Analysis

5 Factors That Will Determine the Race for the Premier League Top 4

The titanic title race taking place (try saying that 3 times) between Liverpool and Manchester City will leave one title-worthy team empty-handed, lying vanquished on the battlefield. As a United fan, I know which side I want that to be – the longer the Premier League trophy remains unsullied by Scouse hands, the better. We are simultaneously in the thick of another epic race, this time for the remaining two spots for Champions League qualification. Here are the remaining fixtures for each of Spurs, Arsenal, Chelsea, and United (the “Top 4 Challengers”):

Spurs (64p): Huddersfield (H), Man City (A), Brighton (H), West Ham (H), Bournemouth (A), Everton (A)

Arsenal (63p): Watford (A), Palace, Wolves (A), Leicester (A), Brighton, Burnley (A)

Chelsea (63p): West Ham, Liverpool (A), Burnley, Man United (A), Watford, Leicester (A)

Man United (61p): West Ham, Everton (A), Man City, Chelsea, Huddersfield (A), Cardiff

Looking at these fixtures, the form of upcoming opposition, and whether certain fixtures are being played at home, I think there are 5 factors that will determine which teams join Manchester City and Liverpool in the Top 4 at the end of the season. This depends on a couple of assumptions proving true. First, I assume that all the Top 4 Challengers take care of bizness. This means beating West Ham, who, though a dangerous team, have only picked up one point away from home since December. This also means cleaning the clocks of already relegated Huddersfield and teams with little to play for, such as Burnley and Brighton. Dropping points in any of these fixtures could critically wound a Top 4 Challenger.

Second, I assume that none of the teams in the upcoming fixtures suddenly hit a rich vein of “survival” form, since there is only one remaining relegation spot open, and Cardiff have a pretty firm grip on it. And unless Cardiff shake their dogged refusal to string wins together, their fate should be decided by the time they roll into Old Trafford, which would position this fixture within the first assumption.

Third, I assume that the race does not come down to goal difference. This is simply too hard to account for and, for my money, I don’t think it comes to that. Fourth, I assume Wolves bounce back from that humdinger of an FA Cup Semi-final. With this in mind, here are the five factors that I think will determine the race for the Top 4:

1) Arsenal’s away form

As excellent as they’ve been at the Emirates, Arsenal have been woeful away from home. Not including this weekend’s loss at Everton, Arsenal garners an average of only 1.27 points per game (PPG) away from home—an effort that ranks 10th in the league. What’s more, no team has a bigger home/away PPG swing (2.59 to 1.27). Looking at Arsenal’s upcoming fixtures, expect them to take care of bizness against Palace and Brighton, but games at Watford and Wolves could prove tricky. Watford’s physical front line has regularly troubled Arsenal, and Wolves are no longer “sneaky” good, after consecutive home victories over Manchester United. They don’t travel well but are formidable at the Molineux, and should take points off the Gunners. The Gunners are lucky that both teams were involved in a herculean FA Cup battle today, and should consider anything more than 2 points from these fixtures a bonus. Arsenal’s Top 4 hopes live and die with their 2 fixtures at Leicester and Burnley, neither of whom have particularly predictable home records. If Arsenal win both games, expect them to finish safely in the Top 4; unless they pick up unexpected points in other matches, they won’t cover the 4 point swing if they drop points in both.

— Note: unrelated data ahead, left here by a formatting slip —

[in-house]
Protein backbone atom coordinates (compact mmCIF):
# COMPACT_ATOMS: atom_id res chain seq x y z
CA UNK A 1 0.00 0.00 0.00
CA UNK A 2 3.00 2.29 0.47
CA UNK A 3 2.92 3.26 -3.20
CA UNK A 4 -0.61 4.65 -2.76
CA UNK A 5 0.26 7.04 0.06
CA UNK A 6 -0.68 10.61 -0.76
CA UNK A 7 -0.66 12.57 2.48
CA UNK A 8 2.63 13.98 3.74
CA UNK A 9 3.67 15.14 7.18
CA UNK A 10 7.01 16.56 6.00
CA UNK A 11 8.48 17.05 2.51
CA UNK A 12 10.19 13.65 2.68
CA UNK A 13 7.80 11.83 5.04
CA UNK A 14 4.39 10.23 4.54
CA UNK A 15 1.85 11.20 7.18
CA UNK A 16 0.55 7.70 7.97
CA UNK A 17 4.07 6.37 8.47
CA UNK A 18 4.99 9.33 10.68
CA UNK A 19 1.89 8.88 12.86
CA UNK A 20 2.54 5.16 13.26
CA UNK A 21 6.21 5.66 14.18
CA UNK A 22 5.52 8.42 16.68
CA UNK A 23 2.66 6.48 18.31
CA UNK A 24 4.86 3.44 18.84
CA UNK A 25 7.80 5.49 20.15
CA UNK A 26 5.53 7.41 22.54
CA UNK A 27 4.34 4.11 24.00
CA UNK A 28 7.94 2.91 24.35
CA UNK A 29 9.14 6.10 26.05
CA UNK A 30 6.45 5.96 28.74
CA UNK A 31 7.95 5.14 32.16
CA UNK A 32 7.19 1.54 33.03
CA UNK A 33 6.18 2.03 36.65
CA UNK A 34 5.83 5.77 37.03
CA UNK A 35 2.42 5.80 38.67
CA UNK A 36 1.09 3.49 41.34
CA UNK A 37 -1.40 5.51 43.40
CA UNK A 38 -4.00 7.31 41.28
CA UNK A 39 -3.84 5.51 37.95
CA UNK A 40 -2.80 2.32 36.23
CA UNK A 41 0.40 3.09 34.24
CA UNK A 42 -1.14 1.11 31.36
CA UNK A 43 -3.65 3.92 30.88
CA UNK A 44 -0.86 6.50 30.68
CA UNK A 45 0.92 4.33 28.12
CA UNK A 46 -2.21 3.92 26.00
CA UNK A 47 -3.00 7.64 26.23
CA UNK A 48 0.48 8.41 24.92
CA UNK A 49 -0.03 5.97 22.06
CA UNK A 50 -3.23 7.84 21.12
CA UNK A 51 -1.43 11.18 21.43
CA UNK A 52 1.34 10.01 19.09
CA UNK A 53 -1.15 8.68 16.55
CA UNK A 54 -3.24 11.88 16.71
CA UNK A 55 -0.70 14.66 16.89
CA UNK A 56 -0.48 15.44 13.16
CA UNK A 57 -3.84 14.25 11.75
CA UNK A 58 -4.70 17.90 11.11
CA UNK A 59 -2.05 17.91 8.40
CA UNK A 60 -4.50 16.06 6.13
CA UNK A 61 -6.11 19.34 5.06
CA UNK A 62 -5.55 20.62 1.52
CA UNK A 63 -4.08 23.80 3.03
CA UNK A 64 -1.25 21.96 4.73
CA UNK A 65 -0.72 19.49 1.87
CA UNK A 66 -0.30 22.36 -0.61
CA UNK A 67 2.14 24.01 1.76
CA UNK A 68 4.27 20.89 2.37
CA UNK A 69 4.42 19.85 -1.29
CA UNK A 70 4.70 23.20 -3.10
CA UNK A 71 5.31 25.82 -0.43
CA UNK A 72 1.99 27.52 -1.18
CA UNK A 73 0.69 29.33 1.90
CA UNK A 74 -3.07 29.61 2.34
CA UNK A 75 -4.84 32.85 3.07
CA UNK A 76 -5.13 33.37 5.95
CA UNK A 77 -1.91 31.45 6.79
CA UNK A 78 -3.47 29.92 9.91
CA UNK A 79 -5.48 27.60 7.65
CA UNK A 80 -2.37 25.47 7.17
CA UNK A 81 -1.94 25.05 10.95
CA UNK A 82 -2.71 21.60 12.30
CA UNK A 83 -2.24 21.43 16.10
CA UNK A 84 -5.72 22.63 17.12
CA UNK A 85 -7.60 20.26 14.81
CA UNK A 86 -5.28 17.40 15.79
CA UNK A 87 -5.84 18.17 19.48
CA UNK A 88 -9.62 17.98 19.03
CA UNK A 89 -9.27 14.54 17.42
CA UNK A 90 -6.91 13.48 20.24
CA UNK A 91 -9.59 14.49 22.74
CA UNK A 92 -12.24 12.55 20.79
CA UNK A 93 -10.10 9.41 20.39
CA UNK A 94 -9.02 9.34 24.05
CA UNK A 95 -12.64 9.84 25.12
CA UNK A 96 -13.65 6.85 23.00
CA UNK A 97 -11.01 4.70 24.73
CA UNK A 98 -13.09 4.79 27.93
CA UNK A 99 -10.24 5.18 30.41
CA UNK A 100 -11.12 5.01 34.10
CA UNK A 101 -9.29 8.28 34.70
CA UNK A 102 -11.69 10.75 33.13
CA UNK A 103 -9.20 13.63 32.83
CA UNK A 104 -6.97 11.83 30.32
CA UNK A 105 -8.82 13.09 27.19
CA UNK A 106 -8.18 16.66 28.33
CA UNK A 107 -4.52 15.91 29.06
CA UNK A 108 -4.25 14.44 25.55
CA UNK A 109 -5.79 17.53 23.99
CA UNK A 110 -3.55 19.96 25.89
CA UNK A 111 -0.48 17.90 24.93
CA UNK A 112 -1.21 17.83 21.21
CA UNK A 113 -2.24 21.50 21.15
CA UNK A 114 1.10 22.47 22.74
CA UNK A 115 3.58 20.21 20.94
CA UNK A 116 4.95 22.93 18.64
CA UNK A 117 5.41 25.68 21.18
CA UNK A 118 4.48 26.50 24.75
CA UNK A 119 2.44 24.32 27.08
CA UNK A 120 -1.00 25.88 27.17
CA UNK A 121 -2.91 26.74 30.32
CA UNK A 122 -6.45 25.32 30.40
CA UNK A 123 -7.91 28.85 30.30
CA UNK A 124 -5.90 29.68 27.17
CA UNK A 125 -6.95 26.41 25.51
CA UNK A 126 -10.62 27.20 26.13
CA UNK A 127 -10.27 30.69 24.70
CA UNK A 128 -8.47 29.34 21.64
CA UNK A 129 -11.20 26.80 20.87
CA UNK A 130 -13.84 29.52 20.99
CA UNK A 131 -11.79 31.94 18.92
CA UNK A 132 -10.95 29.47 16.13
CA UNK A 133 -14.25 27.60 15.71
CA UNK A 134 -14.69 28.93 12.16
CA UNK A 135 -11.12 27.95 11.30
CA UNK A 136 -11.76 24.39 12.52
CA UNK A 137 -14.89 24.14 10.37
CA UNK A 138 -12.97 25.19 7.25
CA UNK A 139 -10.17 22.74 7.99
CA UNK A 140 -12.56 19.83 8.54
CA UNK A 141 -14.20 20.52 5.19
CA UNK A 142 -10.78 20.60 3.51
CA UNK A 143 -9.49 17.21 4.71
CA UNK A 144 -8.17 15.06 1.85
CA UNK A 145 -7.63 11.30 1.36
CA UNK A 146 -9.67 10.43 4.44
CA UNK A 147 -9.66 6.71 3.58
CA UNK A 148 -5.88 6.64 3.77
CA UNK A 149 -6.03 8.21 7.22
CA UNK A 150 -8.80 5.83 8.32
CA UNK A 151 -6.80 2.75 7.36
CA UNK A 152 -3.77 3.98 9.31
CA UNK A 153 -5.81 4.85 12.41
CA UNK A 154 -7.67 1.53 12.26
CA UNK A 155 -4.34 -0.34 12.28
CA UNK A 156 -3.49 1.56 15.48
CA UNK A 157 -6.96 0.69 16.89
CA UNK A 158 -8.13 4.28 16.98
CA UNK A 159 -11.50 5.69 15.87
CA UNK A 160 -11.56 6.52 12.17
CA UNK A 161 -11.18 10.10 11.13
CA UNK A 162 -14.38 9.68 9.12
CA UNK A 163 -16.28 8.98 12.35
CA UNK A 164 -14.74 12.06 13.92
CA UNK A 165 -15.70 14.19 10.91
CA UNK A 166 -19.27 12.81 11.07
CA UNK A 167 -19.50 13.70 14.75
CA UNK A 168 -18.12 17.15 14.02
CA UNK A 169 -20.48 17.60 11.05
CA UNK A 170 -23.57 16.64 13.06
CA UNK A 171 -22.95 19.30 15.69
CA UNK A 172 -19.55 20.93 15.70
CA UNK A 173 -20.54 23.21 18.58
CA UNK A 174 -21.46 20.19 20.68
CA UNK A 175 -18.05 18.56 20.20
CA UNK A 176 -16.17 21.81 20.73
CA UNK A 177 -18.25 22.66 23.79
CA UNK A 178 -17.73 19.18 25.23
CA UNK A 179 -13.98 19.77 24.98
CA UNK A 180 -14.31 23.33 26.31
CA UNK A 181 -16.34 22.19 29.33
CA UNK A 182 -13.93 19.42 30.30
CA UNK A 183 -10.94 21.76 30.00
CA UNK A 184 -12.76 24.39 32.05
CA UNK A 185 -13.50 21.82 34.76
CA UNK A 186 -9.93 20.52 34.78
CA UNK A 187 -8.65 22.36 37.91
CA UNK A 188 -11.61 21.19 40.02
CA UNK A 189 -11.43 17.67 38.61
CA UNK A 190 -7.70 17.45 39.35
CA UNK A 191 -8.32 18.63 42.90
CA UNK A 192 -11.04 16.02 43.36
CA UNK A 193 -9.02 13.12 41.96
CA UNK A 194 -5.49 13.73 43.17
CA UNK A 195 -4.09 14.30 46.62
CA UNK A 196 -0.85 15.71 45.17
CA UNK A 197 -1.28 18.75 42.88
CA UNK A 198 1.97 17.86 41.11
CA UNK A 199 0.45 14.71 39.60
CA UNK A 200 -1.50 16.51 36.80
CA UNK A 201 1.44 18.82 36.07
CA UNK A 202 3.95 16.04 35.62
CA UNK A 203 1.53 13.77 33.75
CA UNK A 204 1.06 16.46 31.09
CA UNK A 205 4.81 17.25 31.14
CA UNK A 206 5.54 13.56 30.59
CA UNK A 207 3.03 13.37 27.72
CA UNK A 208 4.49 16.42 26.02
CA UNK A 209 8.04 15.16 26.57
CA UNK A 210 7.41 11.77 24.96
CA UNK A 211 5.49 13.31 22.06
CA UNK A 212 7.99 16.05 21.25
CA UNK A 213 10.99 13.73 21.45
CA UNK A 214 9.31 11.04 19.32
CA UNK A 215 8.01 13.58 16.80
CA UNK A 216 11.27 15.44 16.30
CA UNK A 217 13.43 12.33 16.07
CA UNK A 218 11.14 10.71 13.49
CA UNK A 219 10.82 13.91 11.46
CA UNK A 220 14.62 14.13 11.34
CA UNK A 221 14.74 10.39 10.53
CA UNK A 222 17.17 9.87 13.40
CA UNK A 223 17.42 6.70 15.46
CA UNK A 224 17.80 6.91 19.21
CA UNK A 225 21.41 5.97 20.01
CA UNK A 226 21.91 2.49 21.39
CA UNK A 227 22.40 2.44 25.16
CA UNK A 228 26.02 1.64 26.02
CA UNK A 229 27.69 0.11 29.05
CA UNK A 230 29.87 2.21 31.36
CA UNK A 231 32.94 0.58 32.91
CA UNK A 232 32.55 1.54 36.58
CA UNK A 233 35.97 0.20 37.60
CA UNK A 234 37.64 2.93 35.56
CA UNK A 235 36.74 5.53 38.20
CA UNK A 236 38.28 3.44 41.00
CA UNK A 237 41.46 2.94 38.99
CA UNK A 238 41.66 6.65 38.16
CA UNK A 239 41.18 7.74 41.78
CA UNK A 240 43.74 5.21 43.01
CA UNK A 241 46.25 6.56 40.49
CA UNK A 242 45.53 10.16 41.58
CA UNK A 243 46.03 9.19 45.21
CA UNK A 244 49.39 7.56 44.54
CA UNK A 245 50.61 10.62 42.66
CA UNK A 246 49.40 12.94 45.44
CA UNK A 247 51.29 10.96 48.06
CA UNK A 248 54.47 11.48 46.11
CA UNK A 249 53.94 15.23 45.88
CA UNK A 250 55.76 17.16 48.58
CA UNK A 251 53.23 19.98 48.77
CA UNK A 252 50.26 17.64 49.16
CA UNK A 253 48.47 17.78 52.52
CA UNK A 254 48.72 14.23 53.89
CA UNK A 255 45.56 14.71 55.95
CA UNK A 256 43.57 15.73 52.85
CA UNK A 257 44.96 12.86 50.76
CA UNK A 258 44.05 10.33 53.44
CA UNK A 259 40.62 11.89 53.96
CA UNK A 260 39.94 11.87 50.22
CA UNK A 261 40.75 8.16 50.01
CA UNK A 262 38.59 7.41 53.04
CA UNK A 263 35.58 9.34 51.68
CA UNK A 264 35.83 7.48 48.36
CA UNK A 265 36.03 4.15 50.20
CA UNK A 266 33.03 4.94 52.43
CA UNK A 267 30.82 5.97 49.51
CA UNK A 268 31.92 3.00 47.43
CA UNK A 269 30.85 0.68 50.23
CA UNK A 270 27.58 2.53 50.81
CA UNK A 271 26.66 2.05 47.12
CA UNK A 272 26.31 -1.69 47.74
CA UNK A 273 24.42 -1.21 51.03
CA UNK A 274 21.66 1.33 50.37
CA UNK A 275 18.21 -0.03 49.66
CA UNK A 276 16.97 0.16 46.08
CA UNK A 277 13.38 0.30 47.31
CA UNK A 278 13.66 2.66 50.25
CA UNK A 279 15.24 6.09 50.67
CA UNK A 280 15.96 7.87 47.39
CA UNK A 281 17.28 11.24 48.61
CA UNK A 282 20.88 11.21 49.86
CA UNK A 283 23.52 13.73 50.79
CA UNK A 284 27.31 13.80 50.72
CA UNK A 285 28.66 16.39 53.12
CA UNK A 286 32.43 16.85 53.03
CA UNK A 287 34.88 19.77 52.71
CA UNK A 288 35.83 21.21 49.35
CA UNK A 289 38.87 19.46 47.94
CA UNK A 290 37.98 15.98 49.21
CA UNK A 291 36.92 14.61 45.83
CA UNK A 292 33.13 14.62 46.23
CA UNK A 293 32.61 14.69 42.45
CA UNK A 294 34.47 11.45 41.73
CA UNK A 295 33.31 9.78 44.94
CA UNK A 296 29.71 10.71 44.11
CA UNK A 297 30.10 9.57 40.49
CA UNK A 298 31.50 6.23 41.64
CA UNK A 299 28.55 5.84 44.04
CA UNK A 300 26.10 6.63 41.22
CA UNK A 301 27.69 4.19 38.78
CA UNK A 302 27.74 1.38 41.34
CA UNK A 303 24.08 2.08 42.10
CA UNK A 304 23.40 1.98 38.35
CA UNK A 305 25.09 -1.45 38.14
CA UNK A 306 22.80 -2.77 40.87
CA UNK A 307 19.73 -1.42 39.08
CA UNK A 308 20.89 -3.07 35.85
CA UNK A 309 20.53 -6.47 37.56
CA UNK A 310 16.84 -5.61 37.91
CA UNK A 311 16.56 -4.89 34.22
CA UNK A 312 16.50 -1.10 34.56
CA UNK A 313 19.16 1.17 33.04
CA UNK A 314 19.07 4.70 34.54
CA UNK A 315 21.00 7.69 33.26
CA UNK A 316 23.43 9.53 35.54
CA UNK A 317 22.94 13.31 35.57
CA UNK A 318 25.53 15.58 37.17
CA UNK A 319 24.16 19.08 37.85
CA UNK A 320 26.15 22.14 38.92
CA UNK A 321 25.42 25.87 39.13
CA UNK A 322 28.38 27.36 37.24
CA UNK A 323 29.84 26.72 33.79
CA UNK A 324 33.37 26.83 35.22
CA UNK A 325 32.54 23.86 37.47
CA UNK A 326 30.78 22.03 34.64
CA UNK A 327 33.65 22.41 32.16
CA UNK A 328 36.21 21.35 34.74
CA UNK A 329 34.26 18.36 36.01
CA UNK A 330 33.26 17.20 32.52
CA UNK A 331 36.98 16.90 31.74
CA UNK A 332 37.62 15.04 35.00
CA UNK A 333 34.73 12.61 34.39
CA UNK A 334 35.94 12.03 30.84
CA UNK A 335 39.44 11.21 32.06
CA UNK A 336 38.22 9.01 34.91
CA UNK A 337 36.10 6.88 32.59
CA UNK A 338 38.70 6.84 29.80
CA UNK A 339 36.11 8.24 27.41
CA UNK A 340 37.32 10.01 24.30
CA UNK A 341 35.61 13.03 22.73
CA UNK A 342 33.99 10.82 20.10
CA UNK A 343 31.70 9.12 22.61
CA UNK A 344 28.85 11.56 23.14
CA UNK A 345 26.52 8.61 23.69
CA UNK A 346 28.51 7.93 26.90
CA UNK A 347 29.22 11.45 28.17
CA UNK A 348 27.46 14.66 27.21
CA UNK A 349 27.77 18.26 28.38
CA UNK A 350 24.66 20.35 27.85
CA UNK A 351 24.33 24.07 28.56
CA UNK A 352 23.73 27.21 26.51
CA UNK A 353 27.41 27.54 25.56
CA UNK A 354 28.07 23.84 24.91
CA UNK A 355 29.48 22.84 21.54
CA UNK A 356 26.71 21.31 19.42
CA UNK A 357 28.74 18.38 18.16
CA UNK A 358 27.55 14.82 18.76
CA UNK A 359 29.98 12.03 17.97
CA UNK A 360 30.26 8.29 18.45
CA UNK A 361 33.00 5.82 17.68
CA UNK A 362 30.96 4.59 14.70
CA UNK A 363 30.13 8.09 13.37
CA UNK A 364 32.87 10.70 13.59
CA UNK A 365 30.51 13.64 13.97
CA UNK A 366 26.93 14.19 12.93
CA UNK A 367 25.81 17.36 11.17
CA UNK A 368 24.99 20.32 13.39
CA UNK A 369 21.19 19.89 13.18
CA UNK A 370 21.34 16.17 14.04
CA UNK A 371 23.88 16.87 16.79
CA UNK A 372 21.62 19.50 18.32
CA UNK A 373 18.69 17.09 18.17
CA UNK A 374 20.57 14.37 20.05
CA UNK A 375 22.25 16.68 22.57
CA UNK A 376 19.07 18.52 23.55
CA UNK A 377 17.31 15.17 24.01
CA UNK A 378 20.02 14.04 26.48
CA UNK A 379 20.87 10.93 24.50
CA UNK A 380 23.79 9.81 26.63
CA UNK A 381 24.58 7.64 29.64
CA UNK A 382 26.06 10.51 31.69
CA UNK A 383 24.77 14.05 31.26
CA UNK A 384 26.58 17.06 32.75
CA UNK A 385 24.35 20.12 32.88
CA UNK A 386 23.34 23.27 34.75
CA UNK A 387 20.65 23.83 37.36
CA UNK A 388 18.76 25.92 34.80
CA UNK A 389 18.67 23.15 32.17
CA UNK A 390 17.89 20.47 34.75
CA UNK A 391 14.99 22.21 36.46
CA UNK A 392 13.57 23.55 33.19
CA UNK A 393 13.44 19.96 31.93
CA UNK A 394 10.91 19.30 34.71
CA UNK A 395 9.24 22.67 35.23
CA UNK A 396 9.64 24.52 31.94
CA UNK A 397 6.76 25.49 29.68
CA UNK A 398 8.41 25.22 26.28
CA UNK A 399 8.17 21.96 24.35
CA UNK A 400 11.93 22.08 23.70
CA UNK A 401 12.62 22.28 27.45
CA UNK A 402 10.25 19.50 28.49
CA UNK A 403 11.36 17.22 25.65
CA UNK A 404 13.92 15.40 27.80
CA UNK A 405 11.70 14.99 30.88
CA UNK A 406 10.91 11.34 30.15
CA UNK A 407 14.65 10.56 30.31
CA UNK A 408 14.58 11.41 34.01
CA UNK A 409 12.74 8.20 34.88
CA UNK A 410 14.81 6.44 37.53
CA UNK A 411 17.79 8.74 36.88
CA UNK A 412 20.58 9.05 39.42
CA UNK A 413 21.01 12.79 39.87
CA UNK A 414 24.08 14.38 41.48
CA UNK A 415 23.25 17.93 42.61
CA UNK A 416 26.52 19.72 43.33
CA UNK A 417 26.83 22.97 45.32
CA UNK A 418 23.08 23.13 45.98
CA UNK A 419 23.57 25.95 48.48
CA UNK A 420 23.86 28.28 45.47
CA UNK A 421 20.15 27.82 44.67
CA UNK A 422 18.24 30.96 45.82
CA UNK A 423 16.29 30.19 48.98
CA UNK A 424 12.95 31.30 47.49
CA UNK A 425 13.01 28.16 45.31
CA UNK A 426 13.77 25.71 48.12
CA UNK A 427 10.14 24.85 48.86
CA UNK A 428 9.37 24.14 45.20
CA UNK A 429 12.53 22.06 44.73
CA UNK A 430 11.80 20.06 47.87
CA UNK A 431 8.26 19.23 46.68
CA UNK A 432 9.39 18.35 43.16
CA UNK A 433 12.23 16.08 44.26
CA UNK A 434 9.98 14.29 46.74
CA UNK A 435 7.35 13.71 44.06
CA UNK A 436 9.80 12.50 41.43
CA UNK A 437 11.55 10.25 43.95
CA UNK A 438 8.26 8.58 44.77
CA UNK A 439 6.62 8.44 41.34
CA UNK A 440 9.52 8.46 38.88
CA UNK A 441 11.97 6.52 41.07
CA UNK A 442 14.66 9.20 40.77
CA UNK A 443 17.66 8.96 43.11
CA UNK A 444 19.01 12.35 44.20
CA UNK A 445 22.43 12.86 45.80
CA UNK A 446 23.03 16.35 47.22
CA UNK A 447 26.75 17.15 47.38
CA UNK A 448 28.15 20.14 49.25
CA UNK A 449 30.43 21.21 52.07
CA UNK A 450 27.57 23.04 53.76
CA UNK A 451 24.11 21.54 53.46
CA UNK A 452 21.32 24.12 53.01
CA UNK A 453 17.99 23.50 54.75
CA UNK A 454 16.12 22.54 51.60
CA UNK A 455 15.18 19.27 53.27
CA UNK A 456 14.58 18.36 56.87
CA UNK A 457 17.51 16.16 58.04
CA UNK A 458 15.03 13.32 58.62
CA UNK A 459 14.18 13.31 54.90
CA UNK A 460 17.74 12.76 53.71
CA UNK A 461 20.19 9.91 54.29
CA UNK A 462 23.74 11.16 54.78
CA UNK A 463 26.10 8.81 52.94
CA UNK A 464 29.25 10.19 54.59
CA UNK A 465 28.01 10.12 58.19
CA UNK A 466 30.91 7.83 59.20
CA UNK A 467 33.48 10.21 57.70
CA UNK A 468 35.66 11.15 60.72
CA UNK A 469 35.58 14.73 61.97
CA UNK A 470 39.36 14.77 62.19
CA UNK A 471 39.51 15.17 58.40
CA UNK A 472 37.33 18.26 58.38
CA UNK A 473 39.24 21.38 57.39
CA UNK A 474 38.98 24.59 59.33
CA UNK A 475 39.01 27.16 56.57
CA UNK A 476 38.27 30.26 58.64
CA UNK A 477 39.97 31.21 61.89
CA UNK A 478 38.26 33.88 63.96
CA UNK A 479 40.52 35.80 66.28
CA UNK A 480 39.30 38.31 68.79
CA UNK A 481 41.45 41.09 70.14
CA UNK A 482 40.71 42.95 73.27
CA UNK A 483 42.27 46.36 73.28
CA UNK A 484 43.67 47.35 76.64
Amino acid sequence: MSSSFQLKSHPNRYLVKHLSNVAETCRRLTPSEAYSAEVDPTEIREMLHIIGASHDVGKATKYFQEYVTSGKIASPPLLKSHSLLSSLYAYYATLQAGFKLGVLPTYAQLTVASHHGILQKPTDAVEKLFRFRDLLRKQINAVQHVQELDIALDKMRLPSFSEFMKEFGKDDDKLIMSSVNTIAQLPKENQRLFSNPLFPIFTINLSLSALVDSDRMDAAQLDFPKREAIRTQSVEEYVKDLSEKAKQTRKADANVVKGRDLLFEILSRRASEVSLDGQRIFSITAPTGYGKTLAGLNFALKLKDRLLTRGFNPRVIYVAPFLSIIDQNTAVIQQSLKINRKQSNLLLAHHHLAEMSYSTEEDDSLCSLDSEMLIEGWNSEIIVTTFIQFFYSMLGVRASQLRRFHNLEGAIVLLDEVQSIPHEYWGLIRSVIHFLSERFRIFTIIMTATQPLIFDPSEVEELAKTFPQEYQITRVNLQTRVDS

2) Everton’s home form

Now that the Portuguese enclave of Wolverhampton has been outed by its back-to-back humblings of Manchester United, the new “sneaky good” team in town is Everton. Whisper it, but the Toffees have snuck into form while nobody was looking. They’ve won their last 3 fixtures and their home form has looked especially impressive: victories against Arsenal and Chelsea followed a draw against Liverpool. In fact, since January, only Wolves, Manchester City, and the enigmatic Leicester have stolen all 3 points on their trips to Goodison Park. Both United and Spurs travel to Goodison before the end of the season; expect both to stumble. United are either going to be fresh off a European exit at the hands of Barcelona or returning after overcoming the odds yet again. Either way, they aren’t going to be focused. Expect a repeat of the Arsenal loss here, with United leaving 2, and possibly all, points on the table. Spurs would have wanted an easier fixture to end the season with, and would do well to come away with all 3 points.